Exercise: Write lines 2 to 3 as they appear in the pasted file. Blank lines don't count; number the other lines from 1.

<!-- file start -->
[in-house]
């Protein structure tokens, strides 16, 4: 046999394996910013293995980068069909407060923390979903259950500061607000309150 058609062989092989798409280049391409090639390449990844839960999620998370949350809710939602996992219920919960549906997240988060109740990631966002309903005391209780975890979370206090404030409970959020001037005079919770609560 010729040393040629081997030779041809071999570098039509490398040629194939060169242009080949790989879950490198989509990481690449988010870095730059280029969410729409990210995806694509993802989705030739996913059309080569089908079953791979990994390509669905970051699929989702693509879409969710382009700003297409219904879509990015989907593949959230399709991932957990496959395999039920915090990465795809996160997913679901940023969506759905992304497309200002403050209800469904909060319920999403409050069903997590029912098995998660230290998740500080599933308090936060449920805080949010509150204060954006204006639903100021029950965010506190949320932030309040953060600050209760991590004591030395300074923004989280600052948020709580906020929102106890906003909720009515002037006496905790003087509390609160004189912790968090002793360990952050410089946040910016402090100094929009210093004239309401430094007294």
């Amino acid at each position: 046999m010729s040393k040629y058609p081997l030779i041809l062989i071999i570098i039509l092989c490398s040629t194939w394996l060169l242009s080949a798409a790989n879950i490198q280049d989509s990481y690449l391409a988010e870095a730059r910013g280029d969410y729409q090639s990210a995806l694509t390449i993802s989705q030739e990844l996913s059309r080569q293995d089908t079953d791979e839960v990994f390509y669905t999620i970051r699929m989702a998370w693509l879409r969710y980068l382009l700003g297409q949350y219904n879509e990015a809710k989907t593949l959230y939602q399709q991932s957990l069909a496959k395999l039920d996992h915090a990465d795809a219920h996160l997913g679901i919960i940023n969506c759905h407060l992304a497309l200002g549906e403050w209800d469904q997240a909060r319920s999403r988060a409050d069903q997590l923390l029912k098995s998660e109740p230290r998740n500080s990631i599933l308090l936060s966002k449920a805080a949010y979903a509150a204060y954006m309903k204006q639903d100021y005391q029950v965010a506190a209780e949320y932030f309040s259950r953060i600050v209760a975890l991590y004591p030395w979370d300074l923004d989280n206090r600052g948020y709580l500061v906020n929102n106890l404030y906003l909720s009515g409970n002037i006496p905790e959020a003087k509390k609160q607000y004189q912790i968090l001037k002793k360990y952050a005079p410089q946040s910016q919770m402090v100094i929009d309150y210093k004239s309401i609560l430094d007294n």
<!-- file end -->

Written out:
């Protein structure tokens, strides 16, 4: 046999394996910013293995980068069909407060923390979903259950500061607000309150 058609062989092989798409280049391409090639390449990844839960999620998370949350809710939602996992219920919960549906997240988060109740990631966002309903005391209780975890979370206090404030409970959020001037005079919770609560 010729040393040629081997030779041809071999570098039509490398040629194939060169242009080949790989879950490198989509990481690449988010870095730059280029969410729409990210995806694509993802989705030739996913059309080569089908079953791979990994390509669905970051699929989702693509879409969710382009700003297409219904879509990015989907593949959230399709991932957990496959395999039920915090990465795809996160997913679901940023969506759905992304497309200002403050209800469904909060319920999403409050069903997590029912098995998660230290998740500080599933308090936060449920805080949010509150204060954006204006639903100021029950965010506190949320932030309040953060600050209760991590004591030395300074923004989280600052948020709580906020929102106890906003909720009515002037006496905790003087509390609160004189912790968090002793360990952050410089946040910016402090100094929009210093004239309401430094007294």
């Amino acid at each position: 046999m010729s040393k040629y058609p081997l030779i041809l062989i071999i570098i039509l092989c490398s040629t194939w394996l060169l242009s080949a798409a790989n879950i490198q280049d989509s990481y690449l391409a988010e870095a730059r910013g280029d969410y729409q090639s990210a995806l694509t390449i993802s989705q030739e990844l996913s059309r080569q293995d089908t079953d791979e839960v990994f390509y669905t999620i970051r699929m989702a998370w693509l879409r969710y980068l382009l700003g297409q949350y219904n879509e990015a809710k989907t593949l959230y939602q399709q991932s957990l069909a496959k395999l039920d996992h915090a990465d795809a219920h996160l997913g679901i919960i940023n969506c759905h407060l992304a497309l200002g549906e403050w209800d469904q997240a909060r319920s999403r988060a409050d069903q997590l923390l029912k098995s998660e109740p230290r998740n500080s990631i599933l308090l936060s966002k449920a805080a949010y979903a509150a204060y954006m309903k204006q639903d100021y005391q029950v965010a506190a209780e949320y932030f309040s259950r953060i600050v209760a975890l991590y004591p030395w979370d300074l923004d989280n206090r600052g948020y709580l500061v906020n929102n106890l404030y906003l909720s009515g409970n002037i006496p905790e959020a003087k509390k609160q607000y004189q912790i968090l001037k002793k360990y952050a005079p410089q946040s910016q919770m402090v100094i929009d309150y210093k004239s309401i609560l430094d007294n």